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This blog is about the fascinating, fun, and challenging things about the English language. I hope to entertain you and to help you with problems or just questions you might have with spelling and usage. I go beyond just stating what is right and what is wrong, and provide some history or some tips to help you remember. Is something puzzling you? Feel free to email me at wordlady.barber@gmail.com.
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Friday, January 28, 2011

A good turn

Billy Elliot The Musical opens in Toronto next week, and in honour of all those children, and especially the boys, who choose to become ballet dancers, our word of the week is “pirouette”. In medieval France, a pirouette was a child's spinning top or whirligig. The French word was derived from the Italian piro (peg or pin), and was possibly influenced by two other French words: rouet (spinning wheel) and girouette (windvane). When the word first came into English, it described a circular move performed not by a dancer, but by a horse on its hind legs!
PS: If you're a ballet fan, head on over to my ballet blog, toursenlair.blogspot.com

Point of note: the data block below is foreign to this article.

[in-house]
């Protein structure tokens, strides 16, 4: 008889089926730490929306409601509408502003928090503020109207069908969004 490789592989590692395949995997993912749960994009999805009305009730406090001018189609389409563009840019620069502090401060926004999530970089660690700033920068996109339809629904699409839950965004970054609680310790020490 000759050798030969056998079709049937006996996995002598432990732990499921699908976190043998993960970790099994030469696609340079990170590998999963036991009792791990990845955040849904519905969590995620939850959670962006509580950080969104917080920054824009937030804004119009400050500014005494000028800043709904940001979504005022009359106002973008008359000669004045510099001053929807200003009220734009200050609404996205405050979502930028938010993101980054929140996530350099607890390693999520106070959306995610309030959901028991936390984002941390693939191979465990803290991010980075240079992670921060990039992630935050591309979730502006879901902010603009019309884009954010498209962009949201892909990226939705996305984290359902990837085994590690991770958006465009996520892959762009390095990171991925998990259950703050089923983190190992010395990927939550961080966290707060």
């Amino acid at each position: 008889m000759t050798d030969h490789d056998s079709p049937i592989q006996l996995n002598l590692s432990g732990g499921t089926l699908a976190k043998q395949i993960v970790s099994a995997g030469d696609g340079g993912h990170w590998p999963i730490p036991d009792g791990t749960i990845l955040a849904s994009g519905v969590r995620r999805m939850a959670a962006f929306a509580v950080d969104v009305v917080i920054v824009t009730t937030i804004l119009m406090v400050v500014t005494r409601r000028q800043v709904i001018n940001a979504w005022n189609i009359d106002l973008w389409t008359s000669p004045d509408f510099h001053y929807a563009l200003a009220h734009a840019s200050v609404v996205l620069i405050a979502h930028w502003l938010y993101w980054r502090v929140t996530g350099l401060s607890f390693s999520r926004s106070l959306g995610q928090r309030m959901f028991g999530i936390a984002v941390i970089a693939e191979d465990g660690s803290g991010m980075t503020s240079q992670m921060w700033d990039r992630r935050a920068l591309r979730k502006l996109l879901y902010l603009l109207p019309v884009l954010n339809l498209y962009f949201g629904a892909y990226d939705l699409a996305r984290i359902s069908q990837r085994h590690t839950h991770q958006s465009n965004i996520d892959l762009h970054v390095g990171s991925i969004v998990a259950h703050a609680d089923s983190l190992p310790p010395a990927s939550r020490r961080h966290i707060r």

1. Hello,

    I wonder how did Italians (and their cousins) do to switch from the Latin/Greek (?) "pyro" (very close - through the alternance p/f - to the Germanic fire/Feuer) to fuoco/feu/fuego/foc.


  2. How interesting, I had no idea that was the meaning of pirouette!


About Me

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Canada's Word Lady, Katherine Barber is an expert on the English language and a frequent guest on radio and television. She was Editor-in-Chief of the Canadian Oxford Dictionary. Her witty and informative talks on the stories behind our words are very popular. Contact her at wordlady.barber@gmail.com to book her for speaking engagements; she can tailor her talks to almost any subject. She is also available as an expert witness for lawsuits.